John Seifert, managing partner of the advertising firm Ogilvy and Mather, has been in charge of the BP account since it made the “Beyond Petroleum” shift in 1997. “Lord Browne came to me with a dream proposal. He said, ‘I want this company to be a force for good in this world. Build that image and I will hold the company accountable to it,'” Seifer recalls, as though it was a divine visitation. But the campaign, says Seiford, was bedeviled by a “central paradox”: “No other industry is more loathed and distrusted by the public than the energy industry, and yet no other industry is more critical to modern survival. The reality is that no matter how much consumers resent energy companies, they still drive their cars and leave on the lights and turn the other cheek.” What could be edgier than a campaign that puts the entire industry on public trial — that, as Seiford put it, “bridges the us/them barrier, that brings the consumer into the debate so that we can address the problem together”?
“It’s a landmark campaign,” says Toby Barlow, an advertising creative director who has worked on campaigns for companies ranging from Saturn cars to Absolut Vodka. “My hope is that BP’s appetite for good PR will jumpstart the solar market — that every energy company will start competing against one another to see who can be more green.”
Out on a Limbaugh
Barlow, for his part, is also making efforts to feed the greening frenzy. He’s now working to organize a consortium of solar manufacturers to launch America’s first national solar campaign. He won’t disclose any details about what the ads will look like, but says they’ll be “cool and intuitive rather than dry and rational — something that provokes quick emotional recognition.” The consortium is similar to the group of dairy producers that created the “Got Milk?” campaign, and the ads could be similar as well: “Got Sun?” Instead of celebrities sporting that oddly post-coital creamy mustache, they could be talking on solar-powered cell phones, typing on solar-powered laptops, camping in solar-powered tents, or lounging in a solar-powered Jacuzzi. The ad could include irresistible cocktail party facts such as “America’s entire electricity demand could be generated by a swath of solar panels spanning 90 square miles,” or political factoids promoting a consumer revolution: “If 15 percent of average American households were solar-powered, our nation would cut its greenhouse-gas emissions by twice as much as proposed in the Kyoto Protocol on climate change.”
Photo: NREL / Stellar Sun Shop.
Barlow winces at the “Got Milk?” concept, which has been ripped off by just about every spoof ad under the sun, but says he’s “not above exploiting supermodels to save the world” and hardly averse to bells and whistles. In fact, he’s been working with a graphics specialist at Imaginary Forces, the special effects company that did the titles for Spiderman, to create animated shorts promoting Votesolar.org, the organization that helped convince San Francisco voters to approve a $100 million investment in renewable energy last year. Now, as VoteSolar.org begins to organize similar initiatives in cities nationwide, Barlow is scrambling to arrange funding to launch the ad campaign. He’s also applying for money to run radio ads during rush hour, so that commuters who are stuck in traffic, feeling mild pangs of guilt over their giant SUVs, can ponder the alternatives.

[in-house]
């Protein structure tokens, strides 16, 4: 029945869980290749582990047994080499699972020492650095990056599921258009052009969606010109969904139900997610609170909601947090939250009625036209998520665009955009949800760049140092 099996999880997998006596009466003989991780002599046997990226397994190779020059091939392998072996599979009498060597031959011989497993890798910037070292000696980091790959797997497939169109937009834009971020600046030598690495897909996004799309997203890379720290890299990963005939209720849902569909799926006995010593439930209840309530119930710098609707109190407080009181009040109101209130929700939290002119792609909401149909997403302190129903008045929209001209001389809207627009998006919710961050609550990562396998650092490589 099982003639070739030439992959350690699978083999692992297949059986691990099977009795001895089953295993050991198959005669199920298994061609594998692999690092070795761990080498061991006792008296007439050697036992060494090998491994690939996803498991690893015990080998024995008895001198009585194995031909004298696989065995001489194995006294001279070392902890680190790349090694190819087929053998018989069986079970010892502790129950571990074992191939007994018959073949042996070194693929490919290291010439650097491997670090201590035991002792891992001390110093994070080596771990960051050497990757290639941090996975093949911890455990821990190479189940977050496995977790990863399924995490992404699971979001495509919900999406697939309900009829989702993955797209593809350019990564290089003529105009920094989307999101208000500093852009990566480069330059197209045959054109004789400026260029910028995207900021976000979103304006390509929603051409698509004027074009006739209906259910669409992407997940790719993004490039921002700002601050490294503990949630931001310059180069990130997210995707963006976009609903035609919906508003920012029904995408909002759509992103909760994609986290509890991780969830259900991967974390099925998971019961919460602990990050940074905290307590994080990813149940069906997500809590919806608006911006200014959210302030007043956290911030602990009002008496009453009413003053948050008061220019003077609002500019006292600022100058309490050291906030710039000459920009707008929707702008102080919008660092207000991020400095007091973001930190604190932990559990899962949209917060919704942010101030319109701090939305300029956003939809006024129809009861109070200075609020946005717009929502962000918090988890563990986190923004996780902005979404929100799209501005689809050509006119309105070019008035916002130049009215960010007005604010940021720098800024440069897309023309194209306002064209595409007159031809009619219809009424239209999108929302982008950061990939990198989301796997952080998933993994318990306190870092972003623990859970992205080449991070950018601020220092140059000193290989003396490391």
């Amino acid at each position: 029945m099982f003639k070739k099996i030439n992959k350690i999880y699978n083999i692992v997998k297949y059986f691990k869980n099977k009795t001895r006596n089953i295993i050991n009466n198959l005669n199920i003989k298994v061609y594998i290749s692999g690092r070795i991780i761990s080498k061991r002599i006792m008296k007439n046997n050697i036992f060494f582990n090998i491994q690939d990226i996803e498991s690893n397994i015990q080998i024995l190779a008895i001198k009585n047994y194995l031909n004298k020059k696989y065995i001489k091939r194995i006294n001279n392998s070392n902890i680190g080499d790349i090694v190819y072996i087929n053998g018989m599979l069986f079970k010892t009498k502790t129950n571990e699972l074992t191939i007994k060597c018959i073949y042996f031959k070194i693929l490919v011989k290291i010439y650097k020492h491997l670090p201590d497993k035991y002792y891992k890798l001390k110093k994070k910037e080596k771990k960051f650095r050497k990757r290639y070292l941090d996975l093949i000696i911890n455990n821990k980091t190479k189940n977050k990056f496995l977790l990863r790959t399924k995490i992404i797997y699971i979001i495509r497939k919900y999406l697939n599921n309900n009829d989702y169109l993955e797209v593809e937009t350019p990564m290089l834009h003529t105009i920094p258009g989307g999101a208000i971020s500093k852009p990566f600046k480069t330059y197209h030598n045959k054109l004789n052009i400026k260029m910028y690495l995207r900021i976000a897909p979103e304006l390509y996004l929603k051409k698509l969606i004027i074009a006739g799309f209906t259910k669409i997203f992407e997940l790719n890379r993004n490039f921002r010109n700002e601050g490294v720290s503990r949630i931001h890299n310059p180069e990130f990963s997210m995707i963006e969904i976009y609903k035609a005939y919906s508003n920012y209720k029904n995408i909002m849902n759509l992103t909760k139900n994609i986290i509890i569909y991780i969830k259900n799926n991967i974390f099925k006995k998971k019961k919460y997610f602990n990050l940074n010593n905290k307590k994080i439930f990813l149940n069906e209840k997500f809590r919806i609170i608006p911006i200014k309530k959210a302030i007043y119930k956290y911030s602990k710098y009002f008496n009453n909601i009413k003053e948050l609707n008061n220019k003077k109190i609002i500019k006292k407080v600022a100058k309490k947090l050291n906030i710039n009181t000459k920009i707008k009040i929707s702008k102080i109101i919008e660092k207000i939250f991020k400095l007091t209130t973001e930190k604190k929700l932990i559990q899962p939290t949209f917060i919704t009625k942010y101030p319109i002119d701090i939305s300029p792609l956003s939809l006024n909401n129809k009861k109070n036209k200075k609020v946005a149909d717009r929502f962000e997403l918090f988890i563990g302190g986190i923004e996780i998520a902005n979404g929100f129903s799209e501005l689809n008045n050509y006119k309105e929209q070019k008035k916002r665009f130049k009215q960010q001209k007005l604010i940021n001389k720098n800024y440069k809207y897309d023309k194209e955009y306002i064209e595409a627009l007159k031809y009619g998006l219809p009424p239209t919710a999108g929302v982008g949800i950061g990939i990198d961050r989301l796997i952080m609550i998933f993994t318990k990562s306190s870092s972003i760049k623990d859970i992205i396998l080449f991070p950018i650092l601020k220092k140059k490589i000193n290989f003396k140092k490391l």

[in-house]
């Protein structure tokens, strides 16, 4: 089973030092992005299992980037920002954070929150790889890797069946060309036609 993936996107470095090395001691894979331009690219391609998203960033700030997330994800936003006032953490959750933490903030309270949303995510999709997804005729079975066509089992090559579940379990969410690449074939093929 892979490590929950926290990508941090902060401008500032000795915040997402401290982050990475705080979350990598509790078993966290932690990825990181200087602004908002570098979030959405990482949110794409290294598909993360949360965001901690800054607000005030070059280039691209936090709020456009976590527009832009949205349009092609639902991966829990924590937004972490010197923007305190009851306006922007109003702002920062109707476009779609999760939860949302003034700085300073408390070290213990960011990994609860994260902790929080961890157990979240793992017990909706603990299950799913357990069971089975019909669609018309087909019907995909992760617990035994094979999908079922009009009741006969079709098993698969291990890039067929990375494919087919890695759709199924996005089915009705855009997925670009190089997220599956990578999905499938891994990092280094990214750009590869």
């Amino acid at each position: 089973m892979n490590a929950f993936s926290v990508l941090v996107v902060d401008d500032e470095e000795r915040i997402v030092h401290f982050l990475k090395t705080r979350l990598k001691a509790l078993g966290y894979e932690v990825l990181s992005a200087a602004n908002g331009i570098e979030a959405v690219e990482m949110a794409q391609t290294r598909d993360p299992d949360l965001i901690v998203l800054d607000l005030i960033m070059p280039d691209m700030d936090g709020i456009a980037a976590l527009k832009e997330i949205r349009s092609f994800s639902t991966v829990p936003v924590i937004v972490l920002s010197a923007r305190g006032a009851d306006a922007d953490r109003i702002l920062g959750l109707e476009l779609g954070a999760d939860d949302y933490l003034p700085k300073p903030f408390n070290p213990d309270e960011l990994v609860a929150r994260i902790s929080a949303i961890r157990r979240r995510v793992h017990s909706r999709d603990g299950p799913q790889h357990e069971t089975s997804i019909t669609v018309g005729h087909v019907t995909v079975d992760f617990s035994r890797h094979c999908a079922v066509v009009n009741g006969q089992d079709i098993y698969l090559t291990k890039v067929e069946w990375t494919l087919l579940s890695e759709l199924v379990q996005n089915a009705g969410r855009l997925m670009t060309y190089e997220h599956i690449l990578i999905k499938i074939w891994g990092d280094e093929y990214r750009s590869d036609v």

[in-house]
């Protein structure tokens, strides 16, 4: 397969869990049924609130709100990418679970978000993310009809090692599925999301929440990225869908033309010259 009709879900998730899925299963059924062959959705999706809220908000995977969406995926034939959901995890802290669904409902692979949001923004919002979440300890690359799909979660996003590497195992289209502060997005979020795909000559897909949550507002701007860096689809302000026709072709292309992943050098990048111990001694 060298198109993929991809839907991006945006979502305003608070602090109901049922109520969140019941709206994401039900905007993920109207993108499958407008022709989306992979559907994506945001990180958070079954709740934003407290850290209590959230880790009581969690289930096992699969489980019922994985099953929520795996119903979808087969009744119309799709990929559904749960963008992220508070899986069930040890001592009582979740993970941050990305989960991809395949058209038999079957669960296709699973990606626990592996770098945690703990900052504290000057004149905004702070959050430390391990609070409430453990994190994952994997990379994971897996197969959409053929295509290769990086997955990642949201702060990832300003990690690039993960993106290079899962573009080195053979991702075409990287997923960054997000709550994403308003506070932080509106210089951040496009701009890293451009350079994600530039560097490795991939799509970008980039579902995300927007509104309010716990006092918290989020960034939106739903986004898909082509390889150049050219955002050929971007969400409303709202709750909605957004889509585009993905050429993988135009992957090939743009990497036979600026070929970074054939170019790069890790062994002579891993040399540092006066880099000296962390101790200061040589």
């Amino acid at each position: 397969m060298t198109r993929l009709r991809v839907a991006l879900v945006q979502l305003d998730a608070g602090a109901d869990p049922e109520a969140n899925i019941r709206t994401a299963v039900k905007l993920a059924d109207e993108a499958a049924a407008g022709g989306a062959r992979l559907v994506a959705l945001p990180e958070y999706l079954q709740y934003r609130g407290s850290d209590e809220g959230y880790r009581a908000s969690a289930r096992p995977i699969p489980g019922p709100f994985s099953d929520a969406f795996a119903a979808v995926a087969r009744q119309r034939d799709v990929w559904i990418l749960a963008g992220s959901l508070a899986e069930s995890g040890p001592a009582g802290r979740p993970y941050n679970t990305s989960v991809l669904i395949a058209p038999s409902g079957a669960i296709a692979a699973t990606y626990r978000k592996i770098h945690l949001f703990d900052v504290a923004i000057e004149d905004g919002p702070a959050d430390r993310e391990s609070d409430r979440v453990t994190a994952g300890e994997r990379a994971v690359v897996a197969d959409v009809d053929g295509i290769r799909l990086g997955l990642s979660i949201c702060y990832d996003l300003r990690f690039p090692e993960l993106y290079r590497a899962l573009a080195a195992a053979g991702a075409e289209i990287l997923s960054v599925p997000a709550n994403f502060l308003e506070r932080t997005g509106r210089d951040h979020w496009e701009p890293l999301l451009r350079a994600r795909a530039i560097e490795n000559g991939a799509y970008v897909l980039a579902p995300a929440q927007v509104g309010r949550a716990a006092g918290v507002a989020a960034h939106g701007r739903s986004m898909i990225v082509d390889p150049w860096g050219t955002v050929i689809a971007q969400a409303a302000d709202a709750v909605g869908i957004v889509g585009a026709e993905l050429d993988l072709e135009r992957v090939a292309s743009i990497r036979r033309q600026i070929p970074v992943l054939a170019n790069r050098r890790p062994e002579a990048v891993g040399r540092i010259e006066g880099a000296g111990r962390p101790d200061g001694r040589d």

“If I had the money, I’d pay Howard Stern to put solar on his house and talk about how he’s sick of paying electric bills to Con Ed and now he’s got his own rooftop power plant. It’s the kind of rebellious thing I can see him doing and it would have tremendous impact. Much more so than having Ralph Nadar talk about solar. Then again, it might be fun to use Ralph if we could find someone cool to use as a counterpoint. I heard that Rush Limbaugh has been doing some radio shows about solar, so maybe we photograph them together: Rush and Ralph agree,” says Barlow, “Maybe we could throw Stern in the middle.”
And maybe Dell and Winston could enlist Dale Earnhardt, Jr., to host the next solar-powered car race. While they’re at it, they might even consider throwing in some cross-platform marketing: “Solar racing could be perfect,” says marketing guru Greeven, “as a novelty event in MTV’s X Games.”